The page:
“If you can’t accept Chris Christie as a conservative then you’re really just asking for another election loss in 2016"
Guess Who Won’t Be Attending Largest Conservative Gathering This Year?
- by Campus Progress
- March 14, 2013
Written by Dahlia Grossman-Heinze
The Conservative Political Action Conference (CPAC), the largest annual gathering of conservative leaders and activists, celebrates its 40th anniversary this year by once again excluding prominent gay Republican groups GOProud and the Log Cabin Republicans—and some speakers are pulling out in protest.
Both GOProud and Log Cabin Republicans have been sponsors in the past, but have been barred from sponsoring the 2013 event. Conservative political commentator S.E. Cupp recently announced that she won’t be speaking at CPAC until it welcomes groups that advocate for gay marriage.
“In the interest of inclusion, it strikes me that now more than ever we should be celebrating our intellectual diversity, not suppressing it,” Cupp said. ”It seems like we’re hardly in a position to be marginalizing any kinds of conservatives, let alone ones who have been so courageous in the face of adversity.” Cupp pointed out that prominent Republicans, including four former governors, have signed a brief arguing for the constitutional right of gay people to marry.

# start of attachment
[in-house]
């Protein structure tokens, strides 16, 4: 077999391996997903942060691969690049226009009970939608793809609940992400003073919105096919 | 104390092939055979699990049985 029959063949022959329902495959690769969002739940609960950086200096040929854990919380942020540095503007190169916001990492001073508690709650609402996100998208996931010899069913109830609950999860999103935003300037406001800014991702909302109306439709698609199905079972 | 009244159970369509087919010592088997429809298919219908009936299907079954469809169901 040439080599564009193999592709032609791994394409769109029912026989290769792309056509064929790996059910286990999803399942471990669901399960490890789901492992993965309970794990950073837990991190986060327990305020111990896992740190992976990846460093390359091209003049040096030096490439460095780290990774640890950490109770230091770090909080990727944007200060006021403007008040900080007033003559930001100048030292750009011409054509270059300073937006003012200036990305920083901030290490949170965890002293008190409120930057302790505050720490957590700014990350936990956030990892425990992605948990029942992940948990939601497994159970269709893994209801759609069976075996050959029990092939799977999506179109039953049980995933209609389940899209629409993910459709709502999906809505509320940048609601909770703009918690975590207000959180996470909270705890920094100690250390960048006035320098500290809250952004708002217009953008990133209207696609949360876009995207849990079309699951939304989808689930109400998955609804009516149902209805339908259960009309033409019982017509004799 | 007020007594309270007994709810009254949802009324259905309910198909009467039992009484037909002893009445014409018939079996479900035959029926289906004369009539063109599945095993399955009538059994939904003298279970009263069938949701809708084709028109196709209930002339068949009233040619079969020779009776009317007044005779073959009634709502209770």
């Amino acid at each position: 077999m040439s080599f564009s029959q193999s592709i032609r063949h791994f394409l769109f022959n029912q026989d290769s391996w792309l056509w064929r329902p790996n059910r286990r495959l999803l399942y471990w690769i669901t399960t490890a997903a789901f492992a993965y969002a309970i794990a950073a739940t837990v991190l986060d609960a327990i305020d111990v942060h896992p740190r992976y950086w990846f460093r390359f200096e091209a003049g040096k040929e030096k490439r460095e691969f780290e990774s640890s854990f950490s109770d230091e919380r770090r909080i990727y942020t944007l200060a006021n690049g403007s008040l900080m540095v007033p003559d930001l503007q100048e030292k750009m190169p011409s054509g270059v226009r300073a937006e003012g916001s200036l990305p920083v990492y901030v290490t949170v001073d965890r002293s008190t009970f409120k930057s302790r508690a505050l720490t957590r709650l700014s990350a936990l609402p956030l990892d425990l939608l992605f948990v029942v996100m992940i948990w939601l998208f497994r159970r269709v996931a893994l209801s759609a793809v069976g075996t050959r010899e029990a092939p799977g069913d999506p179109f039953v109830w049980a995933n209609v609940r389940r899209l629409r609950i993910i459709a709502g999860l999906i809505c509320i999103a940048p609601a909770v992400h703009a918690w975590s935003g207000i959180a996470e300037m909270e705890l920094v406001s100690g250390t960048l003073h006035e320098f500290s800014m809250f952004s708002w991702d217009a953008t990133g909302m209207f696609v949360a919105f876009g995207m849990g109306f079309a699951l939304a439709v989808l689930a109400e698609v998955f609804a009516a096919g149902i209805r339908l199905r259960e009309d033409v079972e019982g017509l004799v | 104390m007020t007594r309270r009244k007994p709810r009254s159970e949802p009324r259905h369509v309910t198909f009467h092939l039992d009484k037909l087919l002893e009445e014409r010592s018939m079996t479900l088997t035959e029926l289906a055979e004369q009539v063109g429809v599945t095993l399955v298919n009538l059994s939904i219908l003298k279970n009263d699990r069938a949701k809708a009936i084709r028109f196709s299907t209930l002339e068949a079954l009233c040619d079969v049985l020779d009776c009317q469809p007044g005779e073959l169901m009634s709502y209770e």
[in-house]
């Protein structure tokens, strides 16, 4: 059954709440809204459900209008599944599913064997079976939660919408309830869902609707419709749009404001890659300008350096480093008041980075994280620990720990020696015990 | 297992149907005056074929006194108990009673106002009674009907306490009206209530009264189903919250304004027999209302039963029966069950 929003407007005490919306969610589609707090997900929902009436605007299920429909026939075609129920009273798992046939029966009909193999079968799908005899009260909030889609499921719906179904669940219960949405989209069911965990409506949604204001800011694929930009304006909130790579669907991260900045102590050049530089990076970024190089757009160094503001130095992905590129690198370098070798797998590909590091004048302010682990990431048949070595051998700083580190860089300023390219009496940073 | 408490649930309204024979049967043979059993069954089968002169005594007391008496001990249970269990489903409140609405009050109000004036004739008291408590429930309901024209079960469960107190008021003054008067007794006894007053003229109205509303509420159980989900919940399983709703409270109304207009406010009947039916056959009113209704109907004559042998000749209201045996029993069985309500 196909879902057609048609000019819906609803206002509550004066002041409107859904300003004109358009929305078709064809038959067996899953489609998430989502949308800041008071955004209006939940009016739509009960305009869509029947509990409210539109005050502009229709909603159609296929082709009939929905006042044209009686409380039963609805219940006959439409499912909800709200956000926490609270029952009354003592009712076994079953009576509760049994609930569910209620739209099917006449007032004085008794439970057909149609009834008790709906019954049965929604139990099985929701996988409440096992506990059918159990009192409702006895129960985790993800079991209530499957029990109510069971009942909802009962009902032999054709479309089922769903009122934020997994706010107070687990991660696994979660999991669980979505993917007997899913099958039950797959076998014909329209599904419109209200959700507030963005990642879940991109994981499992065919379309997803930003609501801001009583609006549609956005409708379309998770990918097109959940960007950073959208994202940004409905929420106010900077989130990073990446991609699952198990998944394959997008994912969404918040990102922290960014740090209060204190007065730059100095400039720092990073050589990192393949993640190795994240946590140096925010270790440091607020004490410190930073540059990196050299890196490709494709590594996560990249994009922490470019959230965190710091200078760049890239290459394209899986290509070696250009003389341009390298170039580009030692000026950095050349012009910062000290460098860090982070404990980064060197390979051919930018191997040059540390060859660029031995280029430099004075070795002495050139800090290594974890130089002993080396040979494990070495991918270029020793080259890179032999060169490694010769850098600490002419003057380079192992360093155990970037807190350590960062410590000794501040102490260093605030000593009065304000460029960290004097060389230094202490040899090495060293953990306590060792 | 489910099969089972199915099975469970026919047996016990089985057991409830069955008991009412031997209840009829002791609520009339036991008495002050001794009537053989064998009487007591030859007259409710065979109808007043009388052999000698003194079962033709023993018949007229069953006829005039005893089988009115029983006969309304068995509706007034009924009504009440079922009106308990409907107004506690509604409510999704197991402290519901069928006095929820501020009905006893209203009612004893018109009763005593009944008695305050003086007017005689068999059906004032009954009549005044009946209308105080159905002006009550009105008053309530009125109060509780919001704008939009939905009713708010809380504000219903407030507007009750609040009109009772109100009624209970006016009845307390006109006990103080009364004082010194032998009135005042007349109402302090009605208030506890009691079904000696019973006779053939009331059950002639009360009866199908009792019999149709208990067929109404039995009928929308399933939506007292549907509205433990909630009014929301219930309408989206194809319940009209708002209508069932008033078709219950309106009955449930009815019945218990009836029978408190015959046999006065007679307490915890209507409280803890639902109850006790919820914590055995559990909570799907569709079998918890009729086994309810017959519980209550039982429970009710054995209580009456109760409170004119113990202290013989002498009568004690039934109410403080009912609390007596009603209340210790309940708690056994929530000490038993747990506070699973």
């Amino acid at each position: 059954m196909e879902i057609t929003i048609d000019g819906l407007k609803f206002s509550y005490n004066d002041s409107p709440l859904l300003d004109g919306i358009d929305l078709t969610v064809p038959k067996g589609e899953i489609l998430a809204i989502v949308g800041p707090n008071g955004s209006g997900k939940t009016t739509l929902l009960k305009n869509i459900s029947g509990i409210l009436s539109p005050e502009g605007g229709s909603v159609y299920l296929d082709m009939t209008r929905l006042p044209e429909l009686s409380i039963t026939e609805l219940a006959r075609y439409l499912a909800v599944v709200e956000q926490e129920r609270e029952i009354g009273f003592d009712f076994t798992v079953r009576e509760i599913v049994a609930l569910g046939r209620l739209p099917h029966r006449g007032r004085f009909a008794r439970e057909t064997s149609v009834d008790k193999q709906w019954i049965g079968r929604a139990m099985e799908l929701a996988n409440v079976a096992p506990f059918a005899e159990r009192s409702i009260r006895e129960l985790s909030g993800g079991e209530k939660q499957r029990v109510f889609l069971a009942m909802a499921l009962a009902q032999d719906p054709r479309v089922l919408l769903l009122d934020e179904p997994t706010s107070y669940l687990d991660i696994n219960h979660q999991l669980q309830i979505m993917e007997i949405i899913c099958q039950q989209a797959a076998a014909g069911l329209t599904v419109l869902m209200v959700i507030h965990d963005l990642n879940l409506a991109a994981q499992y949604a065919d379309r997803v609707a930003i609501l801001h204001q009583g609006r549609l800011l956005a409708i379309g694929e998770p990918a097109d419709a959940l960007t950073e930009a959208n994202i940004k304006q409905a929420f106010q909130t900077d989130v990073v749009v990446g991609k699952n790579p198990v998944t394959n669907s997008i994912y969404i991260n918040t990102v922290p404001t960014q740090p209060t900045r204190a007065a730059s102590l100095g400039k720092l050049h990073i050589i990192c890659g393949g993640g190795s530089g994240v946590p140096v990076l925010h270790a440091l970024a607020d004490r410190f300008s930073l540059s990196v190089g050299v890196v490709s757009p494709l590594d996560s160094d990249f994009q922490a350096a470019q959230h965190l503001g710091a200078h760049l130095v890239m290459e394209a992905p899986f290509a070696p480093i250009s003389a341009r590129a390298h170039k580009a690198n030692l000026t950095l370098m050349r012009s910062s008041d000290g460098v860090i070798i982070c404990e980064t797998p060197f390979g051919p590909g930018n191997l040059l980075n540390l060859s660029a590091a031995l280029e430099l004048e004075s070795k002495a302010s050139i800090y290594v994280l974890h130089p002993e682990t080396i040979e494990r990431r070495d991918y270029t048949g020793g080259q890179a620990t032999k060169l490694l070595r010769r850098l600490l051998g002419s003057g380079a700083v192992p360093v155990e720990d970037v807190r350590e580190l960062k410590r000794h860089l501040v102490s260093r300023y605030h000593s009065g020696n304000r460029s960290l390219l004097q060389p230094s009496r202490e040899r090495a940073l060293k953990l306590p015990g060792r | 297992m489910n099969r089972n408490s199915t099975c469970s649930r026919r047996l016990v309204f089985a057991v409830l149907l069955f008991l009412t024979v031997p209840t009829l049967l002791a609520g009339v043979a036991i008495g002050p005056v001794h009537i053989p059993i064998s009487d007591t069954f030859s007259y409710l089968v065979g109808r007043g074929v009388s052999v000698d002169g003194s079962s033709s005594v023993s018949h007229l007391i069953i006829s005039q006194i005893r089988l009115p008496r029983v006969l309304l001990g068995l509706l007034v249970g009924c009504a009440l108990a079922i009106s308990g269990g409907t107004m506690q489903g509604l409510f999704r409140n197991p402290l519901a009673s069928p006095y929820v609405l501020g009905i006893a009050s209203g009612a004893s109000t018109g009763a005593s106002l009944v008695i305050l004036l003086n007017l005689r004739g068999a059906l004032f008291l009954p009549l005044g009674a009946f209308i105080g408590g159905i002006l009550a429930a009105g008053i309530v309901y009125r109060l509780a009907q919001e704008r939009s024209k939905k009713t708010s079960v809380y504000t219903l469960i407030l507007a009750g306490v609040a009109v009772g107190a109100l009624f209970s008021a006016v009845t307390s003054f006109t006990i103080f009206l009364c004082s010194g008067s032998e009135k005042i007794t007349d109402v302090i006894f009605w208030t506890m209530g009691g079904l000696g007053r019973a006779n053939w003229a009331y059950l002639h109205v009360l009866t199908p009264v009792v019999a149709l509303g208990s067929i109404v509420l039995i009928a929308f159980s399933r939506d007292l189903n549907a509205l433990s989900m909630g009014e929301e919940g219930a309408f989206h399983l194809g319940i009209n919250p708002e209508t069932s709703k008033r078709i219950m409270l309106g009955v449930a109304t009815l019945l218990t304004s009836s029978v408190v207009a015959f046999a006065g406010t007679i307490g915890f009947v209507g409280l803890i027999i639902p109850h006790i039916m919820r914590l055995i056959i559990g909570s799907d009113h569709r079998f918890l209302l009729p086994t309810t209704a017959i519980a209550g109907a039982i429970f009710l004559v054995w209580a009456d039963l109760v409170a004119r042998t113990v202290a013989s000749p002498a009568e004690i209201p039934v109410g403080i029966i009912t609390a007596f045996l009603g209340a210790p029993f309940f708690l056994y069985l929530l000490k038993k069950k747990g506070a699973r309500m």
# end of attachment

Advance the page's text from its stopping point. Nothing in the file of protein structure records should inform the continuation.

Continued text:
More-progressive commentator Chris Hayes was also invited to speak at CPAC, but said on the air that he would not accept the invitation unless GOProud was included.Because both Cupp and Hayes work for MSNBC, many conservatives will dismiss these walkouts, but CPAC organizers still have to grapple with the fact that marriage equalityenjoys majority support in the United States.
The California proposition that prevents the state from recognizing same-sex marriages should be found unconstitutional, the Justice Department said in recent brief that thrilled gay marriage advocates and 62 percent of young people believe that same-sex couples should be allowed to marry. By excluding and further alienating young voters and conservative gay people, CPAC isn’t doing itself any favors.
Organizers face still more challenges connecting with mainstream America: New Jersey Gov. Chris Christie hasn’t been invited to speak, either. “If you can’t accept Chris Christie as a conservative then you’re really just asking for another election loss in 2016 and it makes us look crazy in the eyes of the American people,” U.S. Rep. Peter King said.
Al Cardenas, chairman of the American Conservative Union, which runs CPAC, says it’s because the governor hasn’t held conservative positions recently. Specifically, Christie praised President Obama’s response to Sandy, supported a $60 billion Sandy relief bill, and funded a temporary expansion of Medicaid in New Jersey.
These exclusions make the Republican base even smaller and give a voice to only a portion of the Republican party. Rather than allowing conservatives to make up their own minds about social issues or the Republican party’s role in bipartisanship, CPAC is trying to create the platform for the Republican party and when members don’t follow suit, kicking them out.
CPAC will be held March 14-16 at the Gaylord National Resort and Convention Center in Maryland near Washington. Speakers will include Louisiana Gov. Bobby Jindal, Sen. Marco Rubio of Florida, Sen. Rand Paul of Kentucky and Rep. Paul Ryan of Wisconsin, former Sen. Rick Santorum of Pennsylvania, former Florida Gov. Jeb Bush, and Gov. Scott Walker of Wisconsin.
This post was originally published by Campus Progress.
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